Housing discrimination claims surgeMay 21, 1997
Web posted at: 11:54 p.m. EDT (0354 GMT)
WASHINGTON (CNN) -- Housing discrimination claims soared 30 percent in 1996, a rise that housing advocates attribute largely to greater resources available to victims of discrimination.
African-Americans continue to face the highest level of discrimination in renting, selling and insuring property, according to the National Fair Housing Alliance. People with disabilities filed the second-highest number of claims followed by families with children and Hispanics.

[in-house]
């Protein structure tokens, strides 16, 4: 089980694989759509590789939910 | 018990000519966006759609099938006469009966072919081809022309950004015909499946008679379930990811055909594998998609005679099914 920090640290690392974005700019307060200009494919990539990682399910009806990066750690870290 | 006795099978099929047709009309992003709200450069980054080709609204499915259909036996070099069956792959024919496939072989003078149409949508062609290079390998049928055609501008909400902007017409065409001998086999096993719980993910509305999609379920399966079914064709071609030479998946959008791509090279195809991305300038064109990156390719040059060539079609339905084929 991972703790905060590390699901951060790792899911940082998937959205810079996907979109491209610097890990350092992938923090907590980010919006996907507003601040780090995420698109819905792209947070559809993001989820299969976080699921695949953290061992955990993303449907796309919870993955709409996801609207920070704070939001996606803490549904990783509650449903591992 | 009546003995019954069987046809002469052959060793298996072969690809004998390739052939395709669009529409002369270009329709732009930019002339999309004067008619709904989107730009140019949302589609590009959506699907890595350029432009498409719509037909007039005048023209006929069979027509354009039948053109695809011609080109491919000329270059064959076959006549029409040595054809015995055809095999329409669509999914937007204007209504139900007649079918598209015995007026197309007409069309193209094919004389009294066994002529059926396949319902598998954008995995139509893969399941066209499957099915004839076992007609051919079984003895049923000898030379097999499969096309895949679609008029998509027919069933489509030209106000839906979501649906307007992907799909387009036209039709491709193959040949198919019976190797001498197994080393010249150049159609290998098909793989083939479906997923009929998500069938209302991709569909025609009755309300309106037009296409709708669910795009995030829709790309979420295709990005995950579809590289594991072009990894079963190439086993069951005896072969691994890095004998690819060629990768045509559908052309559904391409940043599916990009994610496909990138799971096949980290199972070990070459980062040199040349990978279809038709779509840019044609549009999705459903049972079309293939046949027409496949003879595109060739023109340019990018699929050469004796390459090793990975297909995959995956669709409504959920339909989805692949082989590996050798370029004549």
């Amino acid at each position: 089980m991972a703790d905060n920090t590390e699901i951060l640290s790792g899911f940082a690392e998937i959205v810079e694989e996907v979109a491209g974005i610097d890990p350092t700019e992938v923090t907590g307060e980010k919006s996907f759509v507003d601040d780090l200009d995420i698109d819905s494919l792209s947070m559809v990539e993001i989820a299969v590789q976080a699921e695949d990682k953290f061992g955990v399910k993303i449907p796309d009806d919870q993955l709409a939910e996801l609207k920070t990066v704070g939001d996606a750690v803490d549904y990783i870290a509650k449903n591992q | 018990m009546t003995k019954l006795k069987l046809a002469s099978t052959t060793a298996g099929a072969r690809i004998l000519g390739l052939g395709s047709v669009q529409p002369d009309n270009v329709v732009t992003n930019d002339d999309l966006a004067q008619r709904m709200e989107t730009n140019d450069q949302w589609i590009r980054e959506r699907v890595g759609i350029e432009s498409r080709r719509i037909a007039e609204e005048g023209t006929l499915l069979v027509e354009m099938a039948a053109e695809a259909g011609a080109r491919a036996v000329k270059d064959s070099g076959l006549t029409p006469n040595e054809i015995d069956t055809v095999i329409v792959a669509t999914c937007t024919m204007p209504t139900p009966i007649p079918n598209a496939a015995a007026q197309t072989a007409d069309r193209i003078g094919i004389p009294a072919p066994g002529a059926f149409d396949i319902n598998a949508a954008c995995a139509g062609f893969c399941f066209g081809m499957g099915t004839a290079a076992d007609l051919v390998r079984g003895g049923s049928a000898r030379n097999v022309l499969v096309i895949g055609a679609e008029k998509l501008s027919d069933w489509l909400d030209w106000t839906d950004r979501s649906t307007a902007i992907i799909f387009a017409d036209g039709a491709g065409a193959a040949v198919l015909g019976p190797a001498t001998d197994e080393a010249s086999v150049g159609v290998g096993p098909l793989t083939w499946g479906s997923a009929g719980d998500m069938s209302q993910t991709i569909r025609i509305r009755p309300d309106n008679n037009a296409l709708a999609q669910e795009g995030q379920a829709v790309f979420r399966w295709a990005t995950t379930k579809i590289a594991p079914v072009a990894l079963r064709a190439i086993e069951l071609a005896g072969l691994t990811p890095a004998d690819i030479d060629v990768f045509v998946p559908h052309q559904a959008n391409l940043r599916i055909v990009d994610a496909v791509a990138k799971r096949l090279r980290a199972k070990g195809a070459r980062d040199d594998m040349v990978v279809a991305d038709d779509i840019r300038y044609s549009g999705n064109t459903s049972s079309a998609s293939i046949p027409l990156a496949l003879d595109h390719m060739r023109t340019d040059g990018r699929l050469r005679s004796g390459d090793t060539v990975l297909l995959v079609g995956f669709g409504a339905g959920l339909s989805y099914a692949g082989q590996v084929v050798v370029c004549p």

The alliance, an umbrella organization for fair housing, civil rights and housing advocacy groups, compiled into one report -- for the first time -- housing discrimination numbers from the Departments of Justice and Housing and Urban Development, state agencies and nonprofit groups.
The "face of rental discrimination today," is "not slamming the door in your face; it's not calling you names. It's being very nice and lying to you," said Shanna Smith, executive director of the alliance.
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